Let us talk about the Rhino for a bit, shall we? This week’s Ultimate Spider-Man (Season 3, Episode 17) brings back their version of the Rhino to destroy downtime New York, who bears pretty much no resemblance to any prior version of the Rhino at all. Which would be fine in and of itself since every prior version of the Rhino is boring as sin (even the Paul Giamatti version from Amazing Spider-Man 2, which shouldn’t be possible) and just about anything would be a step in the right direction, no? Well, in theory this version of Rhino is potentially more interesting than those that have come before, but that potential is never realized.
In the show the Rhino is actually a high school kid who was bullied by Flash Thompson (who also bullied Peter Parker, and is now part of Spider-Man’s team as Agent Venom), who then went to work for SHIELD for a while before stealing some chemicals in a bid to make himself stronger. The process worked and turned him into a giant humanoid-rhinoceros with rage issues, but it also appears that the transition is not temporary or reversible. He first appeared early in season two, and then made a few guest shots as a member of the Sinister Six, before arriving at this week’s episode as a prisoner of SHIELD. He gets hit with the one-two punch of discovering that his bully is now Agent Venom and that SHIELD can’t reverse the effect of the chemicals he took. This could actually have been an interesting story about him coming to grips with his new situation, or even getting some revenge against Flash for years of bullying, but all that pretty much gets tossed aside so that the Hulk can guest-star and spar with Rhino for ten minutes. In fairness they do eventually come around to the angle that Rhino just needs to be accepted for who he is now, but it only comes in the last few minutes of the episode, and does kind of come from left-field. The subplot about Flash’s bullying gets hand-waved away by Rhino halfheartedly forgiving him and everything goes back to what it was.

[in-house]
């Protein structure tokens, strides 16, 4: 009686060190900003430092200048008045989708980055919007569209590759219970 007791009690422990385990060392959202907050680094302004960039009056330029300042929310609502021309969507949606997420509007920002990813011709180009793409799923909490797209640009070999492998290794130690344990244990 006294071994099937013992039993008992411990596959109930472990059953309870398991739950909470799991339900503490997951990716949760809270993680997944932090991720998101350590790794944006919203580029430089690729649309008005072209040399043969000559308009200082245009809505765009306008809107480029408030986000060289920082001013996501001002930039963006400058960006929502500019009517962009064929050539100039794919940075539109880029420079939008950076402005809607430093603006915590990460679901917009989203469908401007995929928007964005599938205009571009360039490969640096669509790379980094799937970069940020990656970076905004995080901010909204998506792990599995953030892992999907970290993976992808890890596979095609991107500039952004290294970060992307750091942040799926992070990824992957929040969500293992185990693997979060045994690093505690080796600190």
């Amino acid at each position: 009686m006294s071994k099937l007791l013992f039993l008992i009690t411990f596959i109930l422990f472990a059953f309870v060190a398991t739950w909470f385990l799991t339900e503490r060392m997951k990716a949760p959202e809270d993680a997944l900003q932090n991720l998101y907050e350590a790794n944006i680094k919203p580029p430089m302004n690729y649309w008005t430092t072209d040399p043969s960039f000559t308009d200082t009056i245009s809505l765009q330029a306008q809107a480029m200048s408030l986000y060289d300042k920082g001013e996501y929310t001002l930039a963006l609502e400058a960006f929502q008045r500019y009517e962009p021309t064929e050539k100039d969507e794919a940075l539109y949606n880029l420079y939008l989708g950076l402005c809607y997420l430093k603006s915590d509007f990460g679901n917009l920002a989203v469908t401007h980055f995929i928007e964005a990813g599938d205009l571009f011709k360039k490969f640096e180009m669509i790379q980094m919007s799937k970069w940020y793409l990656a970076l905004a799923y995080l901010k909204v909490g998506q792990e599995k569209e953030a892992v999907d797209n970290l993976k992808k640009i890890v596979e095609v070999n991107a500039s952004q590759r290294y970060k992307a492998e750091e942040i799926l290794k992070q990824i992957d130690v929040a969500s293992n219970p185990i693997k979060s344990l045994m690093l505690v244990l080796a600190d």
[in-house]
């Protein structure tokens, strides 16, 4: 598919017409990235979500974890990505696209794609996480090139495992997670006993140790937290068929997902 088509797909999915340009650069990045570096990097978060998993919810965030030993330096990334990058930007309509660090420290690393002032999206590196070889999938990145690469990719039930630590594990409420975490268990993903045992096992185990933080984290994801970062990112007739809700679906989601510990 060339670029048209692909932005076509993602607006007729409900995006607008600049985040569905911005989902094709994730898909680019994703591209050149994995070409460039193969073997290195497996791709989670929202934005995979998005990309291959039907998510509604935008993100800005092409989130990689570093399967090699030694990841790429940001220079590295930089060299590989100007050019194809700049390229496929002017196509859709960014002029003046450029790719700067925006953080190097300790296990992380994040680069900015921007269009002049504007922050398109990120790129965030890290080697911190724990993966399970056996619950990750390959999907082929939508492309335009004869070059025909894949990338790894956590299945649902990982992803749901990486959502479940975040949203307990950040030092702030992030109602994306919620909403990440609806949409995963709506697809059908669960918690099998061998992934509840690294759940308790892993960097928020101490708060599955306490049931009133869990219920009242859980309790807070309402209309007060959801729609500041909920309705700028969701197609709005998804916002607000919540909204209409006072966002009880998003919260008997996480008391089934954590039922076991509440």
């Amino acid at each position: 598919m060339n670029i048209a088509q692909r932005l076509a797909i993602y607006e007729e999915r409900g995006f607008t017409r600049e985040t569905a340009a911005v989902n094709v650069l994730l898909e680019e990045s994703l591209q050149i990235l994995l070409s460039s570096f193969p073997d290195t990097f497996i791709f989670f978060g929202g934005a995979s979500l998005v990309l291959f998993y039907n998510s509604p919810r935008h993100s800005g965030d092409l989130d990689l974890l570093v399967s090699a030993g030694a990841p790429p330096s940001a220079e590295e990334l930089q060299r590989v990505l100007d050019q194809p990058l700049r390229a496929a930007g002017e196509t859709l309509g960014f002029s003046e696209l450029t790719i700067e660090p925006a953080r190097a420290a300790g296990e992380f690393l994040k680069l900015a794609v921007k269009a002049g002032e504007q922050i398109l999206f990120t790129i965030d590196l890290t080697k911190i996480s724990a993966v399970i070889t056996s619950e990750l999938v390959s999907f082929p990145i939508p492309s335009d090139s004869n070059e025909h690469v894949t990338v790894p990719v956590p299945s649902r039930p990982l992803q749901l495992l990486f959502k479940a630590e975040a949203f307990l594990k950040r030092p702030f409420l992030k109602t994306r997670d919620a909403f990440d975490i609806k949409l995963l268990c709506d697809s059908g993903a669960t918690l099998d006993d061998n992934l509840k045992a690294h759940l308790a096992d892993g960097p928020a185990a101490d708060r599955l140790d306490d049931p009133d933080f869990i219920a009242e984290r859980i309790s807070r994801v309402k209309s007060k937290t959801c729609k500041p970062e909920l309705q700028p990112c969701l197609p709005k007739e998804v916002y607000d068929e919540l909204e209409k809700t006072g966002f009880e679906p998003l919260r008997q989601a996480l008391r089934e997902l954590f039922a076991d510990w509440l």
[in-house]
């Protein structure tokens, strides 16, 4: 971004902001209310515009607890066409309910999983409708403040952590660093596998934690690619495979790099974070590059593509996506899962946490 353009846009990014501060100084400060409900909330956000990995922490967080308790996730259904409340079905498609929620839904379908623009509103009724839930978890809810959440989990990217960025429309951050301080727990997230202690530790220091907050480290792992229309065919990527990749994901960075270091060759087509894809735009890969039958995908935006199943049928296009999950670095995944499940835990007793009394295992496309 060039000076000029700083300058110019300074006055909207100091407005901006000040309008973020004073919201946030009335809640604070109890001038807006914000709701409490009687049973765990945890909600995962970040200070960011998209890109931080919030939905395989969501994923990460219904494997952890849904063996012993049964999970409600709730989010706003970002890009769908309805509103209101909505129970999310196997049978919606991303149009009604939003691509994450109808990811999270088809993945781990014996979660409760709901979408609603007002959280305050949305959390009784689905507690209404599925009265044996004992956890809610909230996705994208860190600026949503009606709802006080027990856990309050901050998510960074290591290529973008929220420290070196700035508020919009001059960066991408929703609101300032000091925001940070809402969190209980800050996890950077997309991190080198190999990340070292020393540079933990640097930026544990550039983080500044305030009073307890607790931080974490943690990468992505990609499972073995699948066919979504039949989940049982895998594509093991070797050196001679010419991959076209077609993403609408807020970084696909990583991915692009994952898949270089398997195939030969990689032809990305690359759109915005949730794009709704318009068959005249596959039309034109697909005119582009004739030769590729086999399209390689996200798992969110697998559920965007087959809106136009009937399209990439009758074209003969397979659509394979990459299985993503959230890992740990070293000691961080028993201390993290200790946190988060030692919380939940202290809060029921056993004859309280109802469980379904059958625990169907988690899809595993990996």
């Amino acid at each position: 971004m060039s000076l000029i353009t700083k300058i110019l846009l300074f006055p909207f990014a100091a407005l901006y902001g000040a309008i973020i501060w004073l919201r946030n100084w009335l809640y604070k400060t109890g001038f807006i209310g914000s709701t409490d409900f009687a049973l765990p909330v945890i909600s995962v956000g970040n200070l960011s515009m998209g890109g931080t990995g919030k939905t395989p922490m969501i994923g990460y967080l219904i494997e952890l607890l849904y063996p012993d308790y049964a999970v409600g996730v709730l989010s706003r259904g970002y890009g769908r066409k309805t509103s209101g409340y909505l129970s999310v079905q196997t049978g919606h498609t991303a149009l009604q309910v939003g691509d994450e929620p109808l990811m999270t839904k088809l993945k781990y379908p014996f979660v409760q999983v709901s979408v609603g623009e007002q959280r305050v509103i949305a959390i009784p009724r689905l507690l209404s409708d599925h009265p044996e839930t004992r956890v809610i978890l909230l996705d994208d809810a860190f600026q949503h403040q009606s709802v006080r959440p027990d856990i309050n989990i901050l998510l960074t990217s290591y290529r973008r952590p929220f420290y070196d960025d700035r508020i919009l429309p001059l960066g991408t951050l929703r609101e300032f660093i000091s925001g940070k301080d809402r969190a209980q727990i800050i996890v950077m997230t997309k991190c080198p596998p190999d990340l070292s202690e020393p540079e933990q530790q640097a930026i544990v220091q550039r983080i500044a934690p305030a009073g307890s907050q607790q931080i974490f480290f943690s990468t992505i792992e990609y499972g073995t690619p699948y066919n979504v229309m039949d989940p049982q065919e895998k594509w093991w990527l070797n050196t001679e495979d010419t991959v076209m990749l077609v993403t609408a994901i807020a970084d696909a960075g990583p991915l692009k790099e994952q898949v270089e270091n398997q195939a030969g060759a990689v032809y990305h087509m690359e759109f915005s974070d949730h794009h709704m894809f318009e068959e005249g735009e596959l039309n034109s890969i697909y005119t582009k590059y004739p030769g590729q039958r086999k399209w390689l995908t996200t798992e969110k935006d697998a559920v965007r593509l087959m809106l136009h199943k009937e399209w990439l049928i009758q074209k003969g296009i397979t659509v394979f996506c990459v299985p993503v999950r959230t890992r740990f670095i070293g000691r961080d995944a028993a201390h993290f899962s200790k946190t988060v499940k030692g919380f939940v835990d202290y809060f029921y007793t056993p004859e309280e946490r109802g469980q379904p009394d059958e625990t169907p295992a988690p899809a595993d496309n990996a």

There are motions in this episode towards Flash learning two valuable lessons: first that he really is just a rookie and his brute powers won’t always win the day by default, and second that he still has a lot to make up for from his past. Neither of these really gets explored, though, thanks to the Hulk showing up. Considering that the remit of the series at present is to give these young heroes a chance to train and learn under the guidance of SHIELD it is a bit odd to see that tossed aside a single episode after it is established to guest-star the Hulk. And that’s not even counting the fact that in a straight-up Hulk versus Rhino fight there really is no competition: Hulk could wipe the floor with Rhino (and has, in the comics) without even breaking a sweat. The show could have benefited a lot from Agent Venom being forced to face the fact that the Rhino outclasses him in strength, and having to come up with a plan to win without the Hulk stepping in. It is a great character moment for Venom that is straight up missed, and that is disappointing.